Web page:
Wood Window Shutters: Advantages and Disadvantages
Examining Wood Window Shutters: Advantages and Disadvantages
Wood shutters may be used on the inside or outside. Inside shutters are decorative, but functional, while many exterior wood shutters are fixed, so they don’t close.
The advantages of wood window shutters are:
- Attractive. Wood window shutters are an attractive alternative to traditional blinds or other window treatments. The shutters are neat, and plain wood matches any room décor.
- Protection. Wood shutters protect against sun and heat in summer and wind and cold in winter. They can be adjusted to allow varying amounts of air to enter.
- Light control. Even where they’re closed, wood shutters can be fine tuned to allow varying amounts of light to enter. The slats can also be adjusted to block light out completely.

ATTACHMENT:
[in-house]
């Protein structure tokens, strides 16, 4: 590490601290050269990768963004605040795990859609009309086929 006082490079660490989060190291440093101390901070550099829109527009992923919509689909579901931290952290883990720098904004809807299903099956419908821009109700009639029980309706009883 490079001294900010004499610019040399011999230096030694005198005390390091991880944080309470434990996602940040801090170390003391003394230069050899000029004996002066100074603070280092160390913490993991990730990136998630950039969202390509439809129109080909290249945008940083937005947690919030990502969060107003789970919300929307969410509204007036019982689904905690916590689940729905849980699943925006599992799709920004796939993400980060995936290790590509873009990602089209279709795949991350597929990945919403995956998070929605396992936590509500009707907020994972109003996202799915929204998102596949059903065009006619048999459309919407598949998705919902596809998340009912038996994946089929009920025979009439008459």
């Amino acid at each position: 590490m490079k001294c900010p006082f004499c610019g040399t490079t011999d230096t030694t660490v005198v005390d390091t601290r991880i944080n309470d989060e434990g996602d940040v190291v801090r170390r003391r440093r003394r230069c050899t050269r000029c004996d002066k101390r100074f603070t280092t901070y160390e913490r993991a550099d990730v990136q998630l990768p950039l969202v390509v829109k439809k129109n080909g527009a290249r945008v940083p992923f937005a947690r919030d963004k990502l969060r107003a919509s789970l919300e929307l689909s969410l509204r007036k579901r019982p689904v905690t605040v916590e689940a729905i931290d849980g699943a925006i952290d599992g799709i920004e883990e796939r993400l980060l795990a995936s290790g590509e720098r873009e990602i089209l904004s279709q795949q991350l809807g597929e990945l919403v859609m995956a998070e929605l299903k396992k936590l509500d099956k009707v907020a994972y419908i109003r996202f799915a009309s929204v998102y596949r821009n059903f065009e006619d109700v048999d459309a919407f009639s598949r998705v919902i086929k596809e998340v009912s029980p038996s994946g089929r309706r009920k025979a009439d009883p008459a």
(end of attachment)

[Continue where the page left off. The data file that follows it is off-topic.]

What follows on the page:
- Low maintenance. You don’t have to use soap and water to clean wood shutters. A light dusting here and there is all that’s needed.
If you don’t like plain yellow, maple or oak shutters, you can paint them any color you want. Before putting in the effort, check with the manufacturer. Wood shutters are available in almost any color or stain.
The disadvantages of wood window shutters are:
- Limited storm protection. Although exterior wood shutters are usually fixed, functional types are available. They provide some protection against storms, but far less than fiberglass, metal, or aluminum.
- Susceptible to humidity. The average wood shutter doesn’t perform well in humid environments. They warp and the finishes can become damaged from moisture. If your environment is steamy, you’ll have to buy the more expensive hardwood varieties to avoid frequent touch-ups and replacements.
- Expensive. Wood window shutters are more expensive than most materials. Faux wood and composite cost less, but they don’t look or function like real wood.